Some technology executives disdain government processes. While this attitude is entertaining over a drink, few executives actually translate it into action. Disdain tends to show up most often in entrepreneurial actions, if it shows up anywhere.
Disdain for government rules typically leads to (predictable) failure. Look no further than Napster, whose founder showed willful contempt for straightforward copyright law and did something blatantly illegal. The business became famous, but it got shut down by lawsuits.
At its best, this attitude can serve a savvy purpose. Consider Uber’s early history. Uber bet that they could initially ignore city regulators, operate in a gray zone of ambiguous legality, establish a service with more popularity than local taxis, and (eventually) use that popularity to make their case with city regulators. That approach did work in most cities, albeit not all. Lucky for them.
Many technology executives maintain a transactional view of their relationship with the government. This type of executive delegates to lawyers and professional lobby firms and puts programs in place to get stuff accomplished. They do it because they must.
The attitude is common in many communications markets, but it does not always work out well, especially when this attitude leads firms to get things done for the sake of getting them done. For example, Motorola’s executives used to boast about their ability to get permits for operating satellites in more than 200 countries. The boast was accurate, but, alas, it was such a pity for stockholders that this ability was put in the service of Iridium, which lost billions of dollars.
At its best, this attitude supports innovative new businesses. For example, Shure developed wireless microphones and earpieces by cleverly employing the “white spaces”—that is, unlicensed and unused spectrum between UHF television channels. This equipment is popular today with entertainers in large arenas. Shure’s lobbyists largely stick to educating policy makers about those user benefits. Otherwise, the company’s products adapt to changing government rules.
Another attitude leads to the Full Monty of political engagement. It is rare, but it can be found at many of America’s oldest telephone companies.
If you ever want to see this in a public forum, just tune in Congressional hearings in front of a communications panel on CSPAN. Try to stay awake, and watch the professionals. Every congressional representative will know the name of the company lobbyist, who will speak in measured but quick phrases, use precise and unforced words, and lace it with charm that does not come across as too slick. They will always stay on script.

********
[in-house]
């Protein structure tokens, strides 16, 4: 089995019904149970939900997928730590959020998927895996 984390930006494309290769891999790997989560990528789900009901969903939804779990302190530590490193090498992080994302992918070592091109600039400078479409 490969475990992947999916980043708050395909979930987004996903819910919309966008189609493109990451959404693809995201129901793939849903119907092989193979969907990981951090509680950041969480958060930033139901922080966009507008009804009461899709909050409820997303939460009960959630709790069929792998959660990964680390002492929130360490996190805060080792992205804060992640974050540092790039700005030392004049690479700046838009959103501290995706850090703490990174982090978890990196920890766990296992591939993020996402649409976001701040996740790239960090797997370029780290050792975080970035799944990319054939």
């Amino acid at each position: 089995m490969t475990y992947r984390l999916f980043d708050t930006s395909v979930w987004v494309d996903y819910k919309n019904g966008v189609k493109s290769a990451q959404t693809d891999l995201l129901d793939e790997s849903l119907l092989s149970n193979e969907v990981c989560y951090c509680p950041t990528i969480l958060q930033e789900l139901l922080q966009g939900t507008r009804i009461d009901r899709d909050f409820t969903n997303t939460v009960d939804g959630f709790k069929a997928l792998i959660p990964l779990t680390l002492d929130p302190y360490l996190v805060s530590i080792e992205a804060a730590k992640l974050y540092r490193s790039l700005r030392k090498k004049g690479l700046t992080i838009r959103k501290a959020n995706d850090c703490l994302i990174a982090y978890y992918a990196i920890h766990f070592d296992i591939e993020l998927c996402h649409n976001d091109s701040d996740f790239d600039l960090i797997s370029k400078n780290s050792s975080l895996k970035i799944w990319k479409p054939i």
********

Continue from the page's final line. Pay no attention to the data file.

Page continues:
At its worst, it puts a firm’s bottom line above the needs of its customers and protects a monopolist from competitive substitutes. At its best, this approach helps these firms get privileges that none other can get, such as lines in a statute that benefit one of their businesses.
A litmus test for your views of this type of engagement might be the laws in almost two dozen states outlawing competition in cable from other municipal organizations in the state. Defenders of such laws say these provide relief from potential competitors with unfair advantages. Opponents look at successful municipal entry outside these states and say they unnecessarily restrict user choice, leading to state-sanctioned monopoly. The critics view them as a detriment to the interests of local customers.
Is the relationship between insiders and outsiders less stable in technology markets than elsewhere? It is difficult to say. The three most powerful destabilizing forces in technology markets are lawsuits, entrepreneurs, and elections.
Novel lawsuits—typically antitrust lawsuits—aim to break up cozy monopolies or shame an insider into reducing egregious behavior. Entrepreneurial novelty, sometimes aided by a lawsuit, is another of society’s other escape valve from the doldrums of excessive insider privilege. Elections in democracies can also introduce new political currents into regulatory processes, albeit in the rare case when political actors care about reducing insider privileges.
None of these destabilizes a situation much or often, in my opinion. At best, these three factors matter sporadically and selectively and do not provide a general antidote to insider privileges. The ultimate restraint most often is merely an insider’s own sense of propriety.